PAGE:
Princeton researchers used data from’s Parker Solar Probe to deduce that a catastrophic event likely created the prolific Geminids meteoroid stream.
Unlike most meteor showers which originate from comets, the Geminids appear to stem from the asteroid 3200 Phaethon. The researchers modeled three potential formation scenarios and compared these to models developed from Earth-based observations. The data from the Parker Solar Probe led them to discount the traditional cometary model and conclude that a violent event likely created the Geminids stream, deepening our understanding of the composition and history of asteroids.
The Geminids meteoroids light up the sky as they race past Earth each winter, producing one of the most intense meteor showers in our night sky.
Mysteries surrounding the origin of this meteoroid stream have long fascinated scientists because, while most meteor showers are created when a comet emits a tail of ice and dust, the Geminids stem from an asteroid — a chunk of rock that normally does not produce a tail. Until recently, the Geminids had only been studied from Earth.
Now, Princeton researchers used observations from NASA’s Parker Solar Probe mission to deduce that it was likely a violent, catastrophic event — such as a high-speed collision with another body or a gaseous explosion — that created the Geminids. The findings, which were published in the Planetary Science Journal on June 15, narrow down hypotheses about this asteroid’s composition and history that would explain its unconventional behavior.
“Asteroids are like little time capsules for the formation of our solar system,” said Jamey Szalay, research scholar at thespace physics laboratory and co-author on the paper. “They were formed when our solar system was formed, and understanding their composition gives us another piece of the story.”
An unusual asteroid
Unlike most known meteor showers that come from comets, which are made of ice and dust, the Geminids stream seems to originate from an asteroid — a chunk of rock and metal — called 3200 Phaethon.
“Most meteoroid streams are formed via a cometary mechanism, it’s unusual that this one seems to be from an asteroid,” said Wolf Cukier, undergraduate class of 2024 at Princeton and lead author on the paper.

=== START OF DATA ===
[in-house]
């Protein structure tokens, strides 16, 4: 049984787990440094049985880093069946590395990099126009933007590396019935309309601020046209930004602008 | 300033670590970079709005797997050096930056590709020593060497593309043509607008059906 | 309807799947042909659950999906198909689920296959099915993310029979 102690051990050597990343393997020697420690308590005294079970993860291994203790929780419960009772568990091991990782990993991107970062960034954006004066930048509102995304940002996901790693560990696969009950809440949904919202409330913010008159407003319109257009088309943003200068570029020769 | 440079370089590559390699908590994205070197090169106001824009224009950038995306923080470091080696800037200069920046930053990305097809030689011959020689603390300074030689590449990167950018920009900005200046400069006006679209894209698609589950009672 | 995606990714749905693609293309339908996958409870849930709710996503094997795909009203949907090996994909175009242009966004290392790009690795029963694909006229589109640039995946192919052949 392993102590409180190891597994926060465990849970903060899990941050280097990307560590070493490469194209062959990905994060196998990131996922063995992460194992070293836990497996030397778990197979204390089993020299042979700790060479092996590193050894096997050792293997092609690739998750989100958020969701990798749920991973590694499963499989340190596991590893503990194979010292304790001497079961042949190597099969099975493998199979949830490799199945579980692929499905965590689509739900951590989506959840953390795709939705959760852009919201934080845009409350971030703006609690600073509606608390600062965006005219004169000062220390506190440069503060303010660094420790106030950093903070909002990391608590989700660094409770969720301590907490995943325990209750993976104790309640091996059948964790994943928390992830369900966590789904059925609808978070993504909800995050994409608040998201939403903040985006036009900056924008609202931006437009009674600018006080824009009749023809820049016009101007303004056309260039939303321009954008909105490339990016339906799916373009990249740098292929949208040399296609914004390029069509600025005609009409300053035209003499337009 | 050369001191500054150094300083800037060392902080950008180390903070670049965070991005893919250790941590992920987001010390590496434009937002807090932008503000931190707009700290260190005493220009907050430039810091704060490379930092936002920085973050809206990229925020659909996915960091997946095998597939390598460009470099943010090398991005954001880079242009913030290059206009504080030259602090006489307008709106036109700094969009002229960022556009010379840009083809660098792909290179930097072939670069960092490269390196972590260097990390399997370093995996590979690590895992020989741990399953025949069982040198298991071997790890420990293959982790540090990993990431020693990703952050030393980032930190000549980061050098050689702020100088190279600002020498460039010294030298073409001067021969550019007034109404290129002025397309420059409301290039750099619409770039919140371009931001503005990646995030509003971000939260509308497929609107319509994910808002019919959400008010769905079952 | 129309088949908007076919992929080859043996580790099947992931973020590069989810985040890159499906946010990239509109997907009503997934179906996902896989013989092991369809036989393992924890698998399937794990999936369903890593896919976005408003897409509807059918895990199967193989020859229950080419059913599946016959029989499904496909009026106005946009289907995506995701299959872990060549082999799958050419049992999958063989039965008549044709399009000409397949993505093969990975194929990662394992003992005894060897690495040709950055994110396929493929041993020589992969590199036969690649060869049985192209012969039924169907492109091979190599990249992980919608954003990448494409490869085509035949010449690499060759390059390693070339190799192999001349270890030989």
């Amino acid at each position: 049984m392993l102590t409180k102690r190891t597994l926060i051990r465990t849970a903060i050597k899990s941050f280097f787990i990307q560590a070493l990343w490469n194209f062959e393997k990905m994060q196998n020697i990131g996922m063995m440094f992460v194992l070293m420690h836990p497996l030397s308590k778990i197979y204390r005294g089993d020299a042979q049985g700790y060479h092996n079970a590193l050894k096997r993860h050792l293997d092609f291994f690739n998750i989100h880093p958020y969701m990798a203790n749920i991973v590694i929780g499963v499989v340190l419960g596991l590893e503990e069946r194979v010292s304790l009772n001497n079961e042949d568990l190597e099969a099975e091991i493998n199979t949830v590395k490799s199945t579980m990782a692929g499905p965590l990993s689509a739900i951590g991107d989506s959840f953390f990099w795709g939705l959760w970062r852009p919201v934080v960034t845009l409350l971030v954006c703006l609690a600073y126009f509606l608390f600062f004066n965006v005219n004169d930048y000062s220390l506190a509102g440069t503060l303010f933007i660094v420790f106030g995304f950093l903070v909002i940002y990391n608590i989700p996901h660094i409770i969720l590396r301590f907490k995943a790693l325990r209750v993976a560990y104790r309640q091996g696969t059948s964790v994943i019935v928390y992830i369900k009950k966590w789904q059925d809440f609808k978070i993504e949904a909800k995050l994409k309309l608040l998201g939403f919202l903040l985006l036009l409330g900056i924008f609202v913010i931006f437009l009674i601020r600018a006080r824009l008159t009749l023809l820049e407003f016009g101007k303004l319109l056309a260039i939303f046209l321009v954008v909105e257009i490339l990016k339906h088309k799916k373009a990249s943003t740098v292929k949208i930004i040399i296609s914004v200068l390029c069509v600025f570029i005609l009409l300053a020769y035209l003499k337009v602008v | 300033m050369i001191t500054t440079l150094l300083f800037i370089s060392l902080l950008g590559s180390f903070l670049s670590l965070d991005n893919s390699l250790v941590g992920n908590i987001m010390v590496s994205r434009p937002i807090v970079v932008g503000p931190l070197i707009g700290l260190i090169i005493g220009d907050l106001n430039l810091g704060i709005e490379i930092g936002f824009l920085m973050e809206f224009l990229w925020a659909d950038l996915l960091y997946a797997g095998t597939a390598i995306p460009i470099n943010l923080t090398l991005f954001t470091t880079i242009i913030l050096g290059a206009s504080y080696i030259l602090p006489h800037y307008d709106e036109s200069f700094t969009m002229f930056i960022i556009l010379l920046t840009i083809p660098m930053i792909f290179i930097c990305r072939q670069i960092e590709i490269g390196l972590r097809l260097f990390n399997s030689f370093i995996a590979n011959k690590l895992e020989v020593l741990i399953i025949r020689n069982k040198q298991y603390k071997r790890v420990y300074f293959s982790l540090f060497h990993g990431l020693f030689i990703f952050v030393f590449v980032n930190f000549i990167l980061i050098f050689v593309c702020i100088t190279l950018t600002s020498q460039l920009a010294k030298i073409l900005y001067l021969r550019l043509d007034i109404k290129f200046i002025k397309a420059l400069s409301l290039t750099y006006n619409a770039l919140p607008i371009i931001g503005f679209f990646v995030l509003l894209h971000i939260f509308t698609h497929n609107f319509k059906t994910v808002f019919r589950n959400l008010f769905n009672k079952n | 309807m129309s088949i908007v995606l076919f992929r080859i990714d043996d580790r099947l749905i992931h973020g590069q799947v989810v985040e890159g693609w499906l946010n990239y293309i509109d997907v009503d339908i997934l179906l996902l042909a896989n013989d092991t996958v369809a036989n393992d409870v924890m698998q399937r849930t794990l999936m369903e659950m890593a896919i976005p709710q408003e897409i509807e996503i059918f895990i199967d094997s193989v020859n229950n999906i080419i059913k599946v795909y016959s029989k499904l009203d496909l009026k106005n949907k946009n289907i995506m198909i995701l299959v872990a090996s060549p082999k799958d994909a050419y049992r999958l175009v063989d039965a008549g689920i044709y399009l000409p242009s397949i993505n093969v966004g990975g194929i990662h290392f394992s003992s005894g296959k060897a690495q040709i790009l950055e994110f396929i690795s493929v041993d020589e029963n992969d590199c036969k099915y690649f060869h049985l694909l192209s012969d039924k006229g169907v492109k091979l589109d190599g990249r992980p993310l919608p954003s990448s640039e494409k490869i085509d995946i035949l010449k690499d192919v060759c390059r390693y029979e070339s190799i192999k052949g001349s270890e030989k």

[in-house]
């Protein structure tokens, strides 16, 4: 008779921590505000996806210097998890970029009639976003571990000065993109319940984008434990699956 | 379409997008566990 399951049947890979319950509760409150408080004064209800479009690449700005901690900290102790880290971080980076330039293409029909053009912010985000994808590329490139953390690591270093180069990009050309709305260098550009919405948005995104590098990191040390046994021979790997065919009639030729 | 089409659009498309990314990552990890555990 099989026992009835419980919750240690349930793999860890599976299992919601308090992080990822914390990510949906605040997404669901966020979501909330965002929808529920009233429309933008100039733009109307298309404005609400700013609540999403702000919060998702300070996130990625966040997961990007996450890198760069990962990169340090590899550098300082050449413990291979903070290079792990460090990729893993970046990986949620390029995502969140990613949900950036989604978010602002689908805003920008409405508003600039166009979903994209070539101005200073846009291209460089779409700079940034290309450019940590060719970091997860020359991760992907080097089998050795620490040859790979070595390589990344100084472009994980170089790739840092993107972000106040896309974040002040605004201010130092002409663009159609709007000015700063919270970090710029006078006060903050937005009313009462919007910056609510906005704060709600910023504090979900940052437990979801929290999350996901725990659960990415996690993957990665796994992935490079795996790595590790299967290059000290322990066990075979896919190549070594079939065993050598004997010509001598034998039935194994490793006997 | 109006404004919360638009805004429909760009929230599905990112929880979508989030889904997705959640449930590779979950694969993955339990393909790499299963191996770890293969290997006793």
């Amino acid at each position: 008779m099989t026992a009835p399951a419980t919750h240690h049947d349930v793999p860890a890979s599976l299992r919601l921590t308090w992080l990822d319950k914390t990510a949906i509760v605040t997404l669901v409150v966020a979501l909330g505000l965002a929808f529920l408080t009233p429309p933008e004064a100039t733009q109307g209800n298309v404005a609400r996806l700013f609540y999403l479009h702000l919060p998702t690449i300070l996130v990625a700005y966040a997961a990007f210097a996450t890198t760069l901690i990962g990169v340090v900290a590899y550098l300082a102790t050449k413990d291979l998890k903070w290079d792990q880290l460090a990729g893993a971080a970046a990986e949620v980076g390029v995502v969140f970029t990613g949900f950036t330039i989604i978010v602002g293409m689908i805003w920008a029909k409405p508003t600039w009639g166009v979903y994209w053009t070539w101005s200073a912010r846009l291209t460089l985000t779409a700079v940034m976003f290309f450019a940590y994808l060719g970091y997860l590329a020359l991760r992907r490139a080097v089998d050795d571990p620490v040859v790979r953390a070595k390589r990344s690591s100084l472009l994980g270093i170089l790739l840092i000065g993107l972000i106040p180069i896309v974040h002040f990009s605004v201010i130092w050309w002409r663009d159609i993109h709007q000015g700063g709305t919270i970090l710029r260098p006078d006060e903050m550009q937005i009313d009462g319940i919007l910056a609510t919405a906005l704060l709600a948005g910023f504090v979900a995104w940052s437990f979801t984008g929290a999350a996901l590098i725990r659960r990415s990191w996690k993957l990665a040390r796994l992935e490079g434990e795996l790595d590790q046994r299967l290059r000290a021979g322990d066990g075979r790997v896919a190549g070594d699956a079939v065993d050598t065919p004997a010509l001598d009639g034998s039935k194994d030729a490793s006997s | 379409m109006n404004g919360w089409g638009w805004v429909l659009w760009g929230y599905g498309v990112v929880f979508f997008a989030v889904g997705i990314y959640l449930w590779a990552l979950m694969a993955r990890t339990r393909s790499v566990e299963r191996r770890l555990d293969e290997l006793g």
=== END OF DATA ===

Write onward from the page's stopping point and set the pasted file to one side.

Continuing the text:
“Additionally, the stream is orbiting slightly outside of its parent body when it’s closest to the sun, which isn’t obvious to explain just by looking at it,” he added, referring to a recent study with Parker Solar Probe images of the Geminids led by Karl Battams of the Naval Research Laboratory.
When a comet travels close to the Sun it gets hotter, causing the ice on the surface to release a tail of gas, which in turn drags with it little pieces of ice and dust. This material continues to trail behind the comet as it stays within the Sun’s gravitational pull. Over time, this repeated process fills the orbit of the parent body with material to form a meteoroid stream.
But because asteroids like 3200 Phaethon are made of rock and metal, they are not typically affected by the Sun’s heat the way comets are, leaving scientists to wonder what causes the formation of 3200 Phaethon’s stream across the night sky.
“What’s really weird is that we know that 3200 Phaethon is an asteroid, but as it flies by the Sun, it seems to have some kind of temperature-driven activity,” Szalay said. “Most asteroids don’t do that.”
Some researchers have suggested that 3200 Phaethon may actually be a comet that lost all of its snow, leaving only a rocky core resembling an asteroid. But the new Parker Solar Probe data show that although some of 3200 Phaethon’s activity is related to temperature, the creation of the Geminids stream was likely not caused by a cometary mechanism, but by something much more catastrophic.